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Buy from Amazon

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Image Entertainment presents
The Pee-Wee Herman Show: Live From The Sunset Strip's Roxy Theatre (1981)

"If I could fly, I'd be the luckiest boy in the whole world."
- Pee-Wee Herman (Paul Reubens)

Review By: Rich Rosell   
Published: August 17, 2006

Stars: Paul Reubens
Other Stars: John Paragon, Phil Hartman, John Moody, Lynne Marie Stewart, Nicole Panter, Edie McClurg, Tito Larriva, Monica Ganas, Brian Seff, Joan Liezman
Director: Marty Callner, Paul Reubens

MPAA Rating: Not Rated for (occasional mature humor)
Run Time: 58m:35s
Release Date: July 18, 2006
UPC: 014381203028
Genre: comedy


Style
Grade
Substance
Grade
Image Transfer
Grade
Audio Transfer
Grade
Extras
Grade
B+ B+B-B D-

DVD Review

Before he became a movie and Saturday morning television star, Paul Reubens' Pee-Wee Herman character made his mark as the star of a live theater production called The Pee-Wee Herman Show. It was decidedly more adult in nature—though more sprinkled with innuendo than obscenity— and a dark step to the left compared to his mainstream persona. HBO recorded this filmed-live-at-The-Roxy version in September 1981, and it captured Reubens at his Puck-ish best, with just enough adult humor to make the whole kiddie show parody seem that much more wicked.

The set is stripped down edition of what would eventually get the royal treatment on Saturday morning TV in 1986, and it features the familiar oddly angled doors and a bright wash of colors. There are characters here that eventually made onto Pee-Wee's Playhouse, such as cantankerous Kap'n Karl (Phil Hartman), the vivacious Miss Yvonne (Lynne Marie Stewart), the disembodied, all-knowing genie head Jambi (John Paragon), as well as non-human creations like Clocky and Pterry. Edie McClurg wanders in and out as wild-eyed Hermit Hattie, though her character doesn't seem to really mesh with the rest of the Playhouse crowd, and leftover cast members like Hammy (Tito Larriva) or The Jelly Donuts (Monica Ganas, Brian Seff) basically get similar solitary scenes before disappearing.

The story concerns the unspoken attraction between Kap'n Karl and Miss Yvonne, and Pee-Wee's sacrificing of a very special wish in order to bring them together. And that description is almost giving this production more dramatic substance than it really has, because it's really just a fast-paced set of sometimes saucy gags, prop humor, and one-liners that play off Pee-Wee's man/boy character.

The fact that it can veer into those taboo areas makes it seem nuttier than the TV show, and maybe just a little wrong. There are bits about shoe mirrors worn to look up the dress of Susan (Nicole Panter) and Pee-Wee sneaking a peak up Miss Yvonne's billowy gown. Jambi makes a vague masturbation joke and a hypnosis act involves a puppet and a woman removing her dress. And let's not forget the musical tribute to Sly Stone.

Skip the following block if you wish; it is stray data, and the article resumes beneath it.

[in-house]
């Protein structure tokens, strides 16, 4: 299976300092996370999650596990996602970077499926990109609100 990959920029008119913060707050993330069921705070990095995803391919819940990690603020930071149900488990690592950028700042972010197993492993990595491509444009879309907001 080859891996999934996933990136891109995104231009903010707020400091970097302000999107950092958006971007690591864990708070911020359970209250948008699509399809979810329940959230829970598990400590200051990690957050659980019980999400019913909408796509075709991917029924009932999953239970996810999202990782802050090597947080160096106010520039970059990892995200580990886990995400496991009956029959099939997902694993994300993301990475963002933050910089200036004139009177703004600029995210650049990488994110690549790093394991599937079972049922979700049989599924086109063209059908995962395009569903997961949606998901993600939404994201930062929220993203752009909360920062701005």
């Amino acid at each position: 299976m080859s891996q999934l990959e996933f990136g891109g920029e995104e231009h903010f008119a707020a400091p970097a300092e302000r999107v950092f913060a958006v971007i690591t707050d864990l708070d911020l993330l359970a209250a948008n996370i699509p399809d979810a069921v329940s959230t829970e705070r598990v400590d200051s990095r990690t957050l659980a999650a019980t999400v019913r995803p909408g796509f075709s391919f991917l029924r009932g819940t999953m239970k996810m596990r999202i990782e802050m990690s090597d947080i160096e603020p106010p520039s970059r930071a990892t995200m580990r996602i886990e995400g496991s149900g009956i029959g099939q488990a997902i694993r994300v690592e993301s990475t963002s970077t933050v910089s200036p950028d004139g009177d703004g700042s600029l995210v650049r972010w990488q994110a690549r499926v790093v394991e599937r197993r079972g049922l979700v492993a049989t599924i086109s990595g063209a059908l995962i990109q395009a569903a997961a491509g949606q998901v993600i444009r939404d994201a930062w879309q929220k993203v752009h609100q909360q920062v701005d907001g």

Looking back, the naughtier pieces maybe seem naughtier just because Pee-Wee went to be a Saturday morning television star. If this is your first time seeing the live show, it may seem axis-tilting to see the humor stumble into areas that it never could during the Playhouse era, but for those of us who lived through this first, it made subsequent Pee-Wee seem like he could, at any moment, go bad. And that kind of weirdness lives here.

Don't be a Mr. Bungle!

Rating for Style: B+
Rating for Substance: B+

 

Image Transfer

 One
Aspect Ratio1.33:1 - Full Frame
Original Aspect Ratioyes
Anamorphicno


Image Transfer Review: Issued in its original HBO-produced 1.33:1 fullframe aspect ratio, the transfer looks pretty solid for a television special from the early 1980s. Colors are bright, though edges seem a little soft and the print does carry some fine grain. Not immaculate, but for fans that have been eager for this, the treatment should suffice.

Image Transfer Grade: B-

 

Audio Transfer

 LanguageRemote Access
MonoEnglishno


Audio Transfer Review: Audio is presented in Dolby Digital mono, and voice quality is perfectly clear at all times, with no dominant hiss or distortion. It's a very basic, glitz-free operation, but the track carries the material without an overwhelming sense that it needs to be any stronger.

Simple, but fine.

Audio Transfer Grade: B

 

Disc Extras

Static menu with music
Scene Access with 15 cues and remote access
Packaging: Amaray
Picture Disc
1 Disc
1-Sided disc(s)
Layers: single

Extras Review: No extras whatsover, with the exception of 15 chapter stops. But do chapters really count as extras?

Extras Grade: D-

 

Final Comments

Consider this a long ago peek at Pee-Wee's dark side, a bit more risque and far more double-entendre driven than what I like to call "regular" Pee-Wee. It's the kind of bawdy, subversive humor that always seemed just below the surface on Pee-Wee's Playhouse, only here it's out in the open.

One of the missing "jewels" in the Pee-Wee DVD catalog, this live show stills delivers the laughs, ribald or not.

Recommended.

 


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